"Wealth will increasingly be defined by our ability to go offline whenever we want." - Fernando Gros
0 items in your cart
$0
Blog // Images
July 11, 2011

Make Art Not Sport

On Saturday night I had a great evening with some of the photographers from the Lightenupandshoot workshop. A few of them had just been on a photo challenge organised by a local photography club. I like the idea of setting yourself creative challenges. In this instance the competition was involved shooting with only a 50mm […]

Fixed Pressure

On Saturday night I had a great evening with some of the photographers from the Lightenupandshoot workshop. A few of them had just been on a photo challenge organised by a local photography club.

I like the idea of setting yourself creative challenges. In this instance the competition was involved shooting with only a 50mm lens. As I mentioned in a recent post on concert photography, shooting with one fixed lens in a real world situation can be hard work and a good learning experience.

But, thinking about this brought me back to my dislike of photographic competitions. In my view you either make art, or you make sport and, I’d rather not turn my photography (or music) into a sport.

Of course, competitions have an established place in the art world. Both galleries and artists use them as a way to gain exposure (same in music with performers and venues, websites or TV networks). There’s plenty of criticism out there about these kinds of competitions, mostly around the way competition organisers create revenue from entry fees (pay to play, as we call it in the music world) and exploit contestants. However, that isn’t the issue that really bothers me.

Competitions work because we are hardwired to respond to rivalry. We step easily into the “like-better-than” mindset. But, just because an image appeals to us more than another in one moment, if we are forced to make a simple choice, does not necessarily make it better in an absolute sense.

This is particularly the case, since the choice is often a false one. Do we create our photos in order to win in competitions? We create and respond to photos for a wide variety of reasons. Moreover, many of the photos that have an impact on us also have, if we start to get obsessive about it, some sort of technical issue we could pick on (especially if we obsess about things like ISO noise, or lens distortion).

If the perfect photo doesn’t exist, then what are we doing when we put photos in a competition?

Perhaps the biggest issue, for me, with photographic competitions is simply the notion of winners and losers. If we play a match of tennis and you beat me, then on the day you were better. However, I’m not sure that the idea that if you take a great photo today, that somehow diminishes what I do with my photography.

This is a pretty deep commitment for me across all creative pursuits. My best never diminishes your best. This isn’t some kind of touchy-feely encouragement mentality where everyone gets an award for trying. Rather, this is a sense that the only struggle, the only fight that really matters is the one we have with our own muse, our own inspiration.

It was a little less than two years ago that I started taking photography seriously. I’ve started to realise some people find that a little depressing. Maybe they’ve been taking photos for longer and have progressed more slowly. I don’t quite know.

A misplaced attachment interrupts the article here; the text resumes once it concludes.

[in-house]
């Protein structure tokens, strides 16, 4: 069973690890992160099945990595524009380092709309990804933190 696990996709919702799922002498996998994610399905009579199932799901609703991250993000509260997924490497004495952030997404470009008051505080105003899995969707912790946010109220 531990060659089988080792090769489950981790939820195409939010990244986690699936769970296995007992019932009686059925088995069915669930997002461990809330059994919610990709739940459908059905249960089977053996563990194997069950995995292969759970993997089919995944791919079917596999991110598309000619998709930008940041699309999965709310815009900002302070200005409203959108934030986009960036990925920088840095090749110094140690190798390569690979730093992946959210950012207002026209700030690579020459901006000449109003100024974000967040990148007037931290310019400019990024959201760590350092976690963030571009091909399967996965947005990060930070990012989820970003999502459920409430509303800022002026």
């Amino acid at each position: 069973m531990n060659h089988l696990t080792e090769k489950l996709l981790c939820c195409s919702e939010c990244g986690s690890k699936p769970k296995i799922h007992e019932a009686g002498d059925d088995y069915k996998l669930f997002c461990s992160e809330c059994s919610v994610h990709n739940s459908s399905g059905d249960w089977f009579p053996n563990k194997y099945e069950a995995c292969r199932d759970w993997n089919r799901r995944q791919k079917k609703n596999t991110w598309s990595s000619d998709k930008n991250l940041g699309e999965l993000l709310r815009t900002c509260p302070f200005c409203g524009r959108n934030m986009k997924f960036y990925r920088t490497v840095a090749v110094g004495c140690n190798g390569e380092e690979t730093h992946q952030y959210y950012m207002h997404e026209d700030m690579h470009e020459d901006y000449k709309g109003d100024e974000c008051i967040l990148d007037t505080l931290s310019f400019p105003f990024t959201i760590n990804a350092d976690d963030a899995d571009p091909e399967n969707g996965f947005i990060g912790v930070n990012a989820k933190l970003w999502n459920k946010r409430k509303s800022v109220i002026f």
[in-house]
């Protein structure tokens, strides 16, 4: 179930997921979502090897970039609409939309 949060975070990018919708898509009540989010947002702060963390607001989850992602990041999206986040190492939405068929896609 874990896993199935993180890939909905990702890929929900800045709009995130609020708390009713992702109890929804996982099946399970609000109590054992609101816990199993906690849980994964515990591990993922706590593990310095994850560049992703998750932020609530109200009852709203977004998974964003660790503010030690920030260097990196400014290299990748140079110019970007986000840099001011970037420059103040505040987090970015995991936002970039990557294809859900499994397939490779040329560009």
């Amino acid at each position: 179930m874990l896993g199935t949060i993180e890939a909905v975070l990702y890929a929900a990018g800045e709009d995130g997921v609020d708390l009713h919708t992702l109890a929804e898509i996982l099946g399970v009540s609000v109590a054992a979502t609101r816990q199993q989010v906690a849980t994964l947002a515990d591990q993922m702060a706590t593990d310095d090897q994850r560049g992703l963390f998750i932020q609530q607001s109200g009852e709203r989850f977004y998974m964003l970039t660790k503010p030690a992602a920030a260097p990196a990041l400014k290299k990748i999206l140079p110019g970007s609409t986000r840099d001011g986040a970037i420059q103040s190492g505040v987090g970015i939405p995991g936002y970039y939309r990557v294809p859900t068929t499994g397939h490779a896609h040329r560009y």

But, this is not a competition. My situation is probably very different to yours and the reasons why I’ve done what I have are because of a wide set of circumstances and a pretty serious investment of time, money and effort. Moreover, I’ve had some benefits, in terms of education and experience that have helped me think clearly about the kind of photos I want to take.

The image at the top of this post is the first photo that I sold as a print. At that time I was totally naive about a lot of things (included how to make and sell a fine art print!). Looking back on the making of this photo there are so many things I would do differently now. I’m sure it would not have won first prize in any competition.

But, that’s not really the point. I took this image very soon after deciding to get serious about photography. I was at start of a trip to a destination is still a long way off for me. There’s a odd kind of purity to both this image and the simplicity with which I created it (something that I still see in some of my best photos today).

And, a collector with a very keen eye spotted that. Asked to buy this as a print and the rest, as they say, is history.

Tagged
3
Responses
Mike Mahoney 11 years ago

I look at it like this: I see photography contests as a reason and means to expand your skillset into an area you might not ordinarily go. Many photographers tend to stick to one area. (Still life, portraits, sports, black and white, etc…)

For example, I like doing still life and landscape in black and white. So, if I were to enter a contest that focused, say, on use of color, or finding emotion in facial expressions, that would stretch me in areas that I’m not comfortable with. Of course, that’s a personal thing; I tend not to be terribly competitive in the first place.

I would say that one cannot create true art on cue, or in response to a schedule. However, one can hone skills and technique. And honestly, that’s the point of most comptetitions, anyway.

    Fernando Gros 11 years ago

    Mike – entering a competition, in the way you describe it makes a lot of sense. I’m shooting more and more with prime lenses these days for precisely the reasons you describe – not being able to zoom in an out challenges me in creatively useful ways.

    Ultimately my point is related to your final thoughts. Being competition minded is not the same as being art, or inspiration minded.

Leave a comment

Enter your and your to join the mailing list.